With the Center for Disease Control (CDC) recommending social distancing and limiting gatherings to ten people or less, the workforce is finding themselves working remotely; or as the cool kids would say “WFH” (Working From Home). Hopefully, your company has a business continuity plan in place, making the transition from working in the office to WFH as smooth as possible. Here are some tips to stay sane while working remotely as well as some cybersecurity measures, as this will be a “hay day” for lack of a better term for cybercriminals.
Tips to Stay Sane
At CryptoStopper, we have been doing our part to help stop the spread of the Coronavirus by having all our employees work remotely since last week. While they are seasoned vets by now, the CDC has only implemented the social distancing and limiting gatherings to ten people or less as of Monday afternoon. Additionally, if you have children, they will likely be at home with you. So, without further ado, here are some tips for staying sane while working remotely.
- Maintain a Routine. We all have different work schedules; however, it’s extremely important you stick to your routine. Wake up at the same time, do whatever it is you do to get ready for work and set yourself up for a day of productivity. Furthermore, it’s essential to set up a space where you can work comfortably. This means actually sitting at a desk or table to ensure you have a productive workspace.
- Make a To-Do List. When you are working from home, you have to be your own manager. At the end of all of this, your actual manager will expect you to have been productive. Start by setting your goals for the day and going from there. What can you do each hour of the day to ensure you’re meeting your goals? Review this list at the end of your day – without office distractions, you may find yourself being more productive!
- Stay in Touch. In an age of technology, working remotely does not mean working in isolation. If you typically have weekly team meetings, there are several apps that allow you to keep these meetings (e.g., Zoom, Google Hangouts, Microsoft Teams, etc.). If you find yourself with extra time, take that online course you have been putting off that will add value when things are back to normal.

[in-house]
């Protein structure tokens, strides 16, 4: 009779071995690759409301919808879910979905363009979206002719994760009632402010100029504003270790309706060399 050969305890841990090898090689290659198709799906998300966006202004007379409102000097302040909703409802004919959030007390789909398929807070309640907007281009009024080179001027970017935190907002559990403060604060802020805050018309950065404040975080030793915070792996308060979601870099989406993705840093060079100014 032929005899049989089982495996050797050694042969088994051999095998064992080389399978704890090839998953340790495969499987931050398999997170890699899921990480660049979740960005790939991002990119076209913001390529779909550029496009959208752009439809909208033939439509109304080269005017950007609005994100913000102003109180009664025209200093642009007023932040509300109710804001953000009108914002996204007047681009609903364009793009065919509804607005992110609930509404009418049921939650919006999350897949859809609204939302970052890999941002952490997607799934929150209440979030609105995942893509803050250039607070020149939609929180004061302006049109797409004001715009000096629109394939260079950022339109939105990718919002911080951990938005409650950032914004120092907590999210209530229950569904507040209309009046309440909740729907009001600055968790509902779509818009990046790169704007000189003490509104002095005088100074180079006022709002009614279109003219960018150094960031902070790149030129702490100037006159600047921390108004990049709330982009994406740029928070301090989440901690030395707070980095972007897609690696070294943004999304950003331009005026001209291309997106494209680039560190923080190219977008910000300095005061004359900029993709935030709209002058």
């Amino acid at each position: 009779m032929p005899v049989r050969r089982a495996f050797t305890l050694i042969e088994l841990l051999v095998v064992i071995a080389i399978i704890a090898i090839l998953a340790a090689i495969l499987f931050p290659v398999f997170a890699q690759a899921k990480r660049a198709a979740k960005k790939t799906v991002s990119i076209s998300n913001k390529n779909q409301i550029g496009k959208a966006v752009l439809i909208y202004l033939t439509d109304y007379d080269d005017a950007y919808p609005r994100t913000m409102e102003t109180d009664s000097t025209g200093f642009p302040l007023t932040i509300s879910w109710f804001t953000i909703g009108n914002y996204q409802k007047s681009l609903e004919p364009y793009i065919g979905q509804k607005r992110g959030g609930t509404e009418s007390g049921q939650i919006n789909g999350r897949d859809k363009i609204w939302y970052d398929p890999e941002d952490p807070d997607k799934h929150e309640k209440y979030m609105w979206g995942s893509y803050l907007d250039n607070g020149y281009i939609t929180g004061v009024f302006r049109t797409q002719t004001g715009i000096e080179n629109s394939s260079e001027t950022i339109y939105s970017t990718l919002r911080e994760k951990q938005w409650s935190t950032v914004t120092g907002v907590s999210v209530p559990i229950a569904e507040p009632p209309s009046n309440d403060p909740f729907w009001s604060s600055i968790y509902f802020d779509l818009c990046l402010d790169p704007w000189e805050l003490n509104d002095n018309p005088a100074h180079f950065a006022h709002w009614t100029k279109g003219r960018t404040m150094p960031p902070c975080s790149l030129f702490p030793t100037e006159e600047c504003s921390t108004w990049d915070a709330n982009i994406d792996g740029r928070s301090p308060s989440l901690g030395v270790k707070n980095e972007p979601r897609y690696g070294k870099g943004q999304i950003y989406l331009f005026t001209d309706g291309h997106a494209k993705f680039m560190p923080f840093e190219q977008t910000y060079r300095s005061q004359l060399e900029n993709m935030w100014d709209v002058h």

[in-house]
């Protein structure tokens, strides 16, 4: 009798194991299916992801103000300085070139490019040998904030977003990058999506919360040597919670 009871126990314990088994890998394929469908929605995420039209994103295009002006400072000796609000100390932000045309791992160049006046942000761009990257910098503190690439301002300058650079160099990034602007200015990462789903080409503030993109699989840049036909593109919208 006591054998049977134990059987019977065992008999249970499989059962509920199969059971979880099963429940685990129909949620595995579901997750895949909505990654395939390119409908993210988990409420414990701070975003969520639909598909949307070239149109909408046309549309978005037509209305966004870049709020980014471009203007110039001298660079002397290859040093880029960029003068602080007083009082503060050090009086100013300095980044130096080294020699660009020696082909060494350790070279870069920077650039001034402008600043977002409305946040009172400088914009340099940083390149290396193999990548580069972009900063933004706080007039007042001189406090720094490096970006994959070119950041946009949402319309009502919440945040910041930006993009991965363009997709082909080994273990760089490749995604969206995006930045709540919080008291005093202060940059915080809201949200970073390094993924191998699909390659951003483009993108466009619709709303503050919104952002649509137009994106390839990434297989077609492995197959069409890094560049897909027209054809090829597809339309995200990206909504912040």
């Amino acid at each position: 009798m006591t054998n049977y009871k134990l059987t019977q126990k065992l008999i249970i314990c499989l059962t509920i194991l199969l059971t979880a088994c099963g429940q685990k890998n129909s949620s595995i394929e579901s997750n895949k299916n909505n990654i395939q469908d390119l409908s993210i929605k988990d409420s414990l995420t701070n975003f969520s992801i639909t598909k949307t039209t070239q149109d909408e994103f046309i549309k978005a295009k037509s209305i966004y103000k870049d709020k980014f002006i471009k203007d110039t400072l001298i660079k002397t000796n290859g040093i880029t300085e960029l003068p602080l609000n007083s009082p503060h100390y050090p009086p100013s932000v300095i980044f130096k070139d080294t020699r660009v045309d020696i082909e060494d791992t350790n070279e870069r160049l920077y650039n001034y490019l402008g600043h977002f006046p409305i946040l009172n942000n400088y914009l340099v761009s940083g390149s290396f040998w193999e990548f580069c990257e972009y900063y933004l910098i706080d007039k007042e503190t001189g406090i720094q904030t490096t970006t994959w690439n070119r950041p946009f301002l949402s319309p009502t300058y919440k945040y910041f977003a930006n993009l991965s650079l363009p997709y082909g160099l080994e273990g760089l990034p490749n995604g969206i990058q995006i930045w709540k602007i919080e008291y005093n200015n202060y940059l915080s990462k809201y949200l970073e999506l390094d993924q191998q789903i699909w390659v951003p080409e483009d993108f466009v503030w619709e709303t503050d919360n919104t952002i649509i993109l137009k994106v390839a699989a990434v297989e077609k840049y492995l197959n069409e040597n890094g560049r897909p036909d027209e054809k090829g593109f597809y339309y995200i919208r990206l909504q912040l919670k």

- Accept Distractions. If you have children, chances are they are at home with you. Fast Company published an article that provides 11 quick tips for working from home while your kids are with you. While these are undoubtedly helpful, the most critical takeaway is there will be distractions, and we will need to cope with them. If you need help, refer to tips #1 and #2. Keep a routine with your children so their schedules are as normal as possible. Hopefully your school has a system in place where your children still have assignments to complete. Sit down with them at the beginning of the day and make a to-do list for them. Make sure they still have structure in their lives.
- Get Some Exercise or Fresh Air. This may be more difficult for those who live in densely populated areas as social distancing requires you to stay away from large groups. Take a walk around the block (keeping your distance from others, of course!), take a walk around your house or apartment (get those steps in!), or break out that old piece of exercise equipment you swore you would use. Now is the perfect time to start a home workout routine. There’s an astronomical amount of home workout videos you can do, regardless of fitness levels and equipment. No better time than the present!
Cybersecurity Tips for Working Remotely
While business continuity plans should be an aspect of every business, preparing for an entire workforce to work remotely can be a significant challenge. Now, add in that this was extremely unexpected, and the business continuity team only had a couple of days to prepare, you’re looking at a cybersecurity nightmare.
- Phishing Scams. Nearly everyone is trying to stay updated on where the latest Coronavirus case has been reported, what the President is saying, how the stock market is doing, etc. We have already noticed an increase in coronavirus-related phishing attacks. While working remotely, it’s crucial to take your cybersecurity precautions to the next level, especially when it comes to phishing scams. Get your news directly from the source’s website instead of clicking on the link in the email.
- Verify Email Requests. Perhaps an extension of phishing scams but significant enough to merit its own tip. Now, more than ever, one should be wary of odd email requests from someone who appears to be within your network. For example, if you work within accounts payable and you receive an email from what appears to be a known vendor saying they have changed their routing information, beware. Call that vendor directly, and don’t wire the money until you have discussed it with a trusted source.
- Wi-Fi Connection. Ensure your Wi-Fi connection is secure. Some older installations might not be, which means people in the near vicinity can scoop your traffic.
- Separate Work from Home. Don’t use your work laptop for leisure. While you may be able to enjoy access to websites such as Gmail that you may not be able to access at work, do not use your work laptop to do so. Ransomware or other types of malware can hide in your system and not be deployed until you connect to your work network again, leaving your company at severe risk.
Lastly, here are some free tools and offers from technology companies to assist businesses with remote workers, work-at-home initiatives, cybersecurity, and more. At CryptoStopper, we are offering the Starter package which includes a free 60-day offer for five desktop licenses. By having CryptoStopper on your employees’ desktops or laptops, you can protect and stop the malicious ransomware process from infecting their machine and your network when they return to the office.